Welcome to Heritage Poultry Breeders Association of America's Newsletter Page. HPBAA routinely publishes updated Newsletters regarding valuable information for our viewers, Members, & Founding Members. There is not a particular routine of which this is done. HPBAA really likes to involve our Members in it's Newsletter. We hope that you find the information here valuable and useful. Click the link below to got to past newsletters.
Plume De la Plume:
We have taken peices of an article donated to us by one of our Members and broken it down into important news for poultry fanciers.
Parts are the words of the Author and parts are our own comments to better suit our times.
The article is by Reverand Thomas S. Cleworth and is taken from an article called Plume.
"The Poultry Fancy Never Dies"
With the introduction of power machinery in agriculture sixty years ago came also the cocksure prediction by its cheif users that the horse was doomed to extinction. What a joke that has turned out to be. Horseman everywhere have squeiched such a prediction. They asserted themselves in every state of the Union, every province of Canada, and scores of other countries in the world. They banded together, invested money, prepared standards and breeding guides, established publications, and conducted clinics, auctions, and exhibitions promoting their favorite breeds. Through the years while tractors have rolled and chugged across fields, and other means of transportation have crowded lanes and highways, the horse, in a hundred different breeds, and continued to trot, pull, and canter his way into the affection and devotion of dedicated horseman. The best example of this achievement in a calloused machine age is the rise and the fall of the Appaloosa horse. In 1937 there were only nineteen Appaloosa horses known to exist in the United States. By most unusual coincidence nineteen people, three women and sixteen men, learning of this threat of extinction to an American breed, formed the Appaloosa Horse Club. It was dedicated to the restoration of these descendants of Cheif Josephes favorite animal. Records now indicate that there are more than 100,000 Appaloosa horses.
IN THE CHICKEN WORLD:
We have many many breeds on a list that we must band together and save from extinction. A partial list of these birds are the La Fleche, Crevecoeur, Lamonas, Hamburgs, and several others. The importation of new breeds and colors has put some of these breeds on the sidelines or out of the picture completely.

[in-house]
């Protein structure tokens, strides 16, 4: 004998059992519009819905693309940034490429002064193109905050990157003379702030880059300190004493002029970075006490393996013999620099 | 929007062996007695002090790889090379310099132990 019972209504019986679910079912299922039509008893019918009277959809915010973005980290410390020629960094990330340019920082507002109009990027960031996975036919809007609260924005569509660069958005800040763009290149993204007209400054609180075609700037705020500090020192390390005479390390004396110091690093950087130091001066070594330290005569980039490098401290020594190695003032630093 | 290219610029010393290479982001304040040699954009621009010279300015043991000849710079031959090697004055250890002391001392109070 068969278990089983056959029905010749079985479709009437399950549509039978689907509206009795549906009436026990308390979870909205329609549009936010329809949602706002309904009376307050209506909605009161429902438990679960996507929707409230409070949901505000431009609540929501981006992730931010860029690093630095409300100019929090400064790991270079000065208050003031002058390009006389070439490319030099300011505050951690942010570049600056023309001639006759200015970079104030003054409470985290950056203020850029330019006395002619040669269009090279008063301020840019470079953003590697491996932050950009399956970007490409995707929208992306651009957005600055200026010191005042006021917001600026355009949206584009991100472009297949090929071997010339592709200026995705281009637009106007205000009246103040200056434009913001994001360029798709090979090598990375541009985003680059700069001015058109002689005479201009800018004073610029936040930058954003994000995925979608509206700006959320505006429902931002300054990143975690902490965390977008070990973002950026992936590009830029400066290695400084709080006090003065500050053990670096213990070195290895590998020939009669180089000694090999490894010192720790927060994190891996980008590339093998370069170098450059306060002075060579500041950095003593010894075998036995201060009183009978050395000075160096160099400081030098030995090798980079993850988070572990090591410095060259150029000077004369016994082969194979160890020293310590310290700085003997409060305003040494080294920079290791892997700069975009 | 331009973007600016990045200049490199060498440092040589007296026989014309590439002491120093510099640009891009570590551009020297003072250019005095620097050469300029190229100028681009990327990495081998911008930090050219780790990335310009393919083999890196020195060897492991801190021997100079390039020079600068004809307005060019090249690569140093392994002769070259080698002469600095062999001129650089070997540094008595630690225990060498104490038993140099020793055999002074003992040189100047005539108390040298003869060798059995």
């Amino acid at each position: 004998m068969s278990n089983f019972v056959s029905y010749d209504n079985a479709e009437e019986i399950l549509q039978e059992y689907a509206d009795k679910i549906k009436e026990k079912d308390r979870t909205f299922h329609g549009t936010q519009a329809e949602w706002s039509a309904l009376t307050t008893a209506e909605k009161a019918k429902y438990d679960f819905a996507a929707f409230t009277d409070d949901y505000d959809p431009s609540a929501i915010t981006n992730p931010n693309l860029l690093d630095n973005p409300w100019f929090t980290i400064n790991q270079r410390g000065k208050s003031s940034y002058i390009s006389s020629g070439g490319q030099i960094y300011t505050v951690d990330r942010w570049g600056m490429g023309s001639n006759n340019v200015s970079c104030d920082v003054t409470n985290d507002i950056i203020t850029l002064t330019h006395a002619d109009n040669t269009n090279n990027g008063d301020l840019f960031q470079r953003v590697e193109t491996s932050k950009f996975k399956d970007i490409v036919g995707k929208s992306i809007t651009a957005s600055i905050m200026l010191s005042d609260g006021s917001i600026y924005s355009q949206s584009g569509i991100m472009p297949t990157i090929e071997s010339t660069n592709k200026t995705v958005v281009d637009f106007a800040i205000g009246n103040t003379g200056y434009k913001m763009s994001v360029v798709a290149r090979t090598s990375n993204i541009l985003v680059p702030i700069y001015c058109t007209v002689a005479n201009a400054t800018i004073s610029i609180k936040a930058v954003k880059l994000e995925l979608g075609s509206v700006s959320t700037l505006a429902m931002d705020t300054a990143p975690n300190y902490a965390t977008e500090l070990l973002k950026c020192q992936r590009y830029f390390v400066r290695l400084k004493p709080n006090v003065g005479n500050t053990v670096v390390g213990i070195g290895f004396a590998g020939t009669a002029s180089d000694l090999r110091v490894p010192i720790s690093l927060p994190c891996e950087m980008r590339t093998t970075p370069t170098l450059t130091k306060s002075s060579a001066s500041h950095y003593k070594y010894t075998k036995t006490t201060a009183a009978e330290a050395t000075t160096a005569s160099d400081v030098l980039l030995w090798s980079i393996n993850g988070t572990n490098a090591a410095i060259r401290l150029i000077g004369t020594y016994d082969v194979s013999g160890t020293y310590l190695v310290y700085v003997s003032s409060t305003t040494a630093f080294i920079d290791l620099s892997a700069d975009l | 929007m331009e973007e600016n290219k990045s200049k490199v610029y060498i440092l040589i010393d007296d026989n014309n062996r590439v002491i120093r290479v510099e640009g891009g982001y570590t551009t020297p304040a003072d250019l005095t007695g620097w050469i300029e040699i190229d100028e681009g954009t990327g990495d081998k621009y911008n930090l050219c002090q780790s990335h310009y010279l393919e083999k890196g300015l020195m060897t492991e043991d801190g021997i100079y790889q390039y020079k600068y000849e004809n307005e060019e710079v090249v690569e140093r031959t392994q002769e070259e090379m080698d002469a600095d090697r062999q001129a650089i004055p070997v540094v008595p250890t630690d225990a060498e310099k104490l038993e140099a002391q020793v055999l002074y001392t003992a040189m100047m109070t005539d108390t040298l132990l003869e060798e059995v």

There are four essential steps to the success of the restoration of these breeds.
We will call them the four D's.
There is no laziness allowed to the fancier that dedicates themselves to a breed. There must be a willingness to perform tasks that soil your hands and challenge your minds. We need to "stop" ,"look", and "listen" each time the quarters of our birds are entered. We must detect disease or verman and eradicate it.
We must enjoy the handling and inspection each individual speciman. The dedicated fancier will neglect nothing and will make sure that his or her birds are content and comfortable. Days of the week, time of night, calm or storm, nothing will interfere with these duties. We will know our birds by a glance and know what they are lacking or not lacking.
If fanciers are going to preserve the rarities of the bird world they must be steadily and continuously on the job. They will make many sacrifices. Travel-minded people can never be true fanciers by rolling around the country on four wheels and leaving the care and charge to unskilled and undedicated hands. While many pleasures are sacrificed, there can be great pleasure in the beauty of the fowl.
A true fancier dedicated to preserve his chosen variety will set his course in that direction and stay with it. He will experiment with the bloodlines of his own stock, search out other strains and make purchases or exchanges to improve quality of his matings. When neccessary, he will explore the possibility of out-crossing a breed or variety to improve size, viality, productivity, or some other desired quality. He will not quit even if disappointments intrude.
He will be determined and he will stick with his plans.
HPBAA wants to stop here and thank one of our Members, Mr. Herbert Landwer, for doing this very thing with the Rhode Island White of the straight comb variety. Herbert obtained Single combed Rhode Island Whites and bred them in a closed flock for many years. Their size declined and the gene pool was so small that the birds lacked fertility and vitality. The introduction of the Plymouth White Rock and a new strain of Straight Combed Rhode Island White has brought these beautiful birds back around. Now all he has to do is find someone to share them with.
The real fancier will divide the stock with other breeders. He will not horde them and selfishly keep them to himself. If a fancier is interested in propagating, he will be concerned with sharing. Breeders not willing to share good stock when they have it to share, is not concerned for the breeds survival, but the survival of their name or whatever fortune may be coming from their gains.
Our Show Winner:
Our show winner for this Newsletter is Mr. Rodney Kroll's New Hampshire Hen. What a beautiful girl!